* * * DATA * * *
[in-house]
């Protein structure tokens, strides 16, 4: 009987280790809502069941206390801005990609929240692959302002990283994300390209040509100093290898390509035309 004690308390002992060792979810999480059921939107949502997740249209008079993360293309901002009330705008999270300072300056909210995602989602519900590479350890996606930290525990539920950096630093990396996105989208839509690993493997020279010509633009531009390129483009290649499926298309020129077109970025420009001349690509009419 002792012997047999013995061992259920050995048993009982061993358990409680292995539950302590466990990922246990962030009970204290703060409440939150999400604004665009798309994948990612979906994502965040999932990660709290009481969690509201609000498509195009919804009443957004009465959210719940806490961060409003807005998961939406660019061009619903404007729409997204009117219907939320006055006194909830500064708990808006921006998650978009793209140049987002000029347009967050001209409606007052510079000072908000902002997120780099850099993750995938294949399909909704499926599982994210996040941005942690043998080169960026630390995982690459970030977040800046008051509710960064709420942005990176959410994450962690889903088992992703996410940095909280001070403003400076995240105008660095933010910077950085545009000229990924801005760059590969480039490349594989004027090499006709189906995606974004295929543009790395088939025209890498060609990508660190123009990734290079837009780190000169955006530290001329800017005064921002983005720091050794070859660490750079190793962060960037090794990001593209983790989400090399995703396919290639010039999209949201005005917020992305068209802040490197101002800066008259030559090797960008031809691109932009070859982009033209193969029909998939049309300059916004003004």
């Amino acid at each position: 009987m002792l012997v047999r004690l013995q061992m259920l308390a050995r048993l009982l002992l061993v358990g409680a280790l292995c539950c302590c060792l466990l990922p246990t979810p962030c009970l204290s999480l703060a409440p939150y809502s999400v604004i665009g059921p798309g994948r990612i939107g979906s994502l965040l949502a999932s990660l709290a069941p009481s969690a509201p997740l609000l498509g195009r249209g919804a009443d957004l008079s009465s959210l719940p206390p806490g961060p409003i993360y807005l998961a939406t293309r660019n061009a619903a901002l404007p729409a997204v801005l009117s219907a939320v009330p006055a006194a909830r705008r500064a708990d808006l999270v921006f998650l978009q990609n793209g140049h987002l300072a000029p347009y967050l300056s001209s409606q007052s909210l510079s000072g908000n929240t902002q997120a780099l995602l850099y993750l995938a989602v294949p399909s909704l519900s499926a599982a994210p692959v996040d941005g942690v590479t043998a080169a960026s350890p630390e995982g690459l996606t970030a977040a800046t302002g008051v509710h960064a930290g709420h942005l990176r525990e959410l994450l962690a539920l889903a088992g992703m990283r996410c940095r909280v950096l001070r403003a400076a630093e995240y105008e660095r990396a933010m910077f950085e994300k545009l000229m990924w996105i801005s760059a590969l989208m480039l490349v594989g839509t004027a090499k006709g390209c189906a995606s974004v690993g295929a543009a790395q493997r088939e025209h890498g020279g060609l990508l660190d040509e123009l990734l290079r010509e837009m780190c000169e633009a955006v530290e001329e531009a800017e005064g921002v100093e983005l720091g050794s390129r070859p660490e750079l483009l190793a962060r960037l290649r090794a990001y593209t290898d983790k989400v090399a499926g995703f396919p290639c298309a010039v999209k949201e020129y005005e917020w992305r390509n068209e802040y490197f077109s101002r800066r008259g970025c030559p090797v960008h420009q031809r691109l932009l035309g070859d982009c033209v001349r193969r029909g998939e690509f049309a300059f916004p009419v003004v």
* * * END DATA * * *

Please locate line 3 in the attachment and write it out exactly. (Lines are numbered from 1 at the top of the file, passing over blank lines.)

């Amino acid at each position: 009987m002792l012997v047999r004690l013995q061992m259920l308390a050995r048993l009982l002992l061993v358990g409680a280790l292995c539950c302590c060792l466990l990922p246990t979810p962030c009970l204290s999480l703060a409440p939150y809502s999400v604004i665009g059921p798309g994948r990612i939107g979906s994502l965040l949502a999932s990660l709290a069941p009481s969690a509201p997740l609000l498509g195009r249209g919804a009443d957004l008079s009465s959210l719940p206390p806490g961060p409003i993360y807005l998961a939406t293309r660019n061009a619903a901002l404007p729409a997204v801005l009117s219907a939320v009330p006055a006194a909830r705008r500064a708990d808006l999270v921006f998650l978009q990609n793209g140049h987002l300072a000029p347009y967050l300056s001209s409606q007052s909210l510079s000072g908000n929240t902002q997120a780099l995602l850099y993750l995938a989602v294949p399909s909704l519900s499926a599982a994210p692959v996040d941005g942690v590479t043998a080169a960026s350890p630390e995982g690459l996606t970030a977040a800046t302002g008051v509710h960064a930290g709420h942005l990176r525990e959410l994450l962690a539920l889903a088992g992703m990283r996410c940095r909280v950096l001070r403003a400076a630093e995240y105008e660095r990396a933010m910077f950085e994300k545009l000229m990924w996105i801005s760059a590969l989208m480039l490349v594989g839509t004027a090499k006709g390209c189906a995606s974004v690993g295929a543009a790395q493997r088939e025209h890498g020279g060609l990508l660190d040509e123009l990734l290079r010509e837009m780190c000169e633009a955006v530290e001329e531009a800017e005064g921002v100093e983005l720091g050794s390129r070859p660490e750079l483009l190793a962060r960037l290649r090794a990001y593209t290898d983790k989400v090399a499926g995703f396919p290639c298309a010039v999209k949201e020129y005005e917020w992305r390509n068209e802040y490197f077109s101002r800066r008259g970025c030559p090797v960008h420009q031809r691109l932009l035309g070859d982009c033209v001349r193969r029909g998939e690509f049309a300059f916004p009419v003004v």